I’m from Ireland and I visited the U.S. last summer on vacation using the Visa Waiver Program. I was authorized to stay for 90 days, but I ended up doing a cross-country trip and didn’t leave until a week after the date on my I-94 Arrival/Departure Record.
Now I’m worried I won’t be able to come back for another visit! What will happen to me?
There’s good news and bad news. The bad news: Because you stayed past the date authorized by the Department of Homeland Security, you will be ineligible for the Visa Waiver Program (VWP) and might have a more difficult time obtaining a visa to enter the United States in the future.
This means that if you want to vacation in the United States again, you will have to apply for a B-2 tourist visa (and pay the applicable fees) at the U.S. embassy or consulate in Ireland.
In preparing your application, you will need to provide plenty of evidence to prove your “nonimmigrant intent” (that you intend to return to Ireland) and that you can afford your trip to the U.S., such as an itinerary showing your return date, proof of your permanent job or residence in Ireland, and financial documentation. To learn more about this, read Application Process for a B-1 or B-2 Visitor Visa.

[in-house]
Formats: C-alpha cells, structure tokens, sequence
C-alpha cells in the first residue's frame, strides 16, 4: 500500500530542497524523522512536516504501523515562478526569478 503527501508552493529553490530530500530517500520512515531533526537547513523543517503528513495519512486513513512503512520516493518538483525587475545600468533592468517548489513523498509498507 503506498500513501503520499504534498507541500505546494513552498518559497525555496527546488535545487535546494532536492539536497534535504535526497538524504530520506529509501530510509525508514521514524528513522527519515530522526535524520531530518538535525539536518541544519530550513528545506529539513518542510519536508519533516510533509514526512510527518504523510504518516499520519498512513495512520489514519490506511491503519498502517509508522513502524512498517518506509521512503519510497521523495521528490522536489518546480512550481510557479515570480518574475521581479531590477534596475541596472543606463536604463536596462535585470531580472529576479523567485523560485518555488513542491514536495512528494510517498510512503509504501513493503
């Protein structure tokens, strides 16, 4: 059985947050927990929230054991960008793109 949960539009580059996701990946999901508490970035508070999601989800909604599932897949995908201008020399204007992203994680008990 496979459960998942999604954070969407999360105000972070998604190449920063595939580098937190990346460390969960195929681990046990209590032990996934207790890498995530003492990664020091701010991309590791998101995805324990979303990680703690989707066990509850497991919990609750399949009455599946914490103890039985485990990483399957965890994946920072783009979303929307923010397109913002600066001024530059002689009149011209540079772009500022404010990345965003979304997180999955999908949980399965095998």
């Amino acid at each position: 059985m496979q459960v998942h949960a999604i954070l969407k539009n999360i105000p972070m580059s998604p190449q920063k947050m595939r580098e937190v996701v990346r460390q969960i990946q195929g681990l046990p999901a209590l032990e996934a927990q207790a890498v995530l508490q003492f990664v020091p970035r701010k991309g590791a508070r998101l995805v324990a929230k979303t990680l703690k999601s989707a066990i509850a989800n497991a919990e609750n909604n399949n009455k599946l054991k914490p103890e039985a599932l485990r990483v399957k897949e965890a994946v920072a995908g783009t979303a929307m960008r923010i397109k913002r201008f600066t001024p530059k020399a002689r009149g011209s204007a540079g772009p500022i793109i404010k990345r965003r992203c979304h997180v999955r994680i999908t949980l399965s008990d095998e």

You can also expect further questioning at the U.S. border because of this past immigration violation.
The good news? You will not be subject to a time bar on reentering the U.S., because your overstay did not last more than 180 days. Make sure that you have proof of your date of departure (passport stamp or plane ticket, for example) in order to prove that your brief overstay shouldn’t trigger a time bar. For more information on how spending time in the U.S. without permission creates a period of inadmissibility, see Consequences of Unlawful Presence in the U.S. – Three- and Ten-Year Time Bars.
People who travel to the U.S. on the VWP have less access to immigration relief than visa-holders. For instance, there is no way to extend a U.S. visit on the VWP unless you encounter an emergency situation, such as a medical problem, that prevents you from leaving. If that happens, you can ask U.S. Citizenship and Immigration Services to grant a period of satisfactory departure of 30 days or less.
If you qualify based on persecution in your home country, you may also apply for asylum. See Who Can Visit the U.S. on the Visa Waiver Program (VWP) to learn more about your rights and obligations while on the VWP.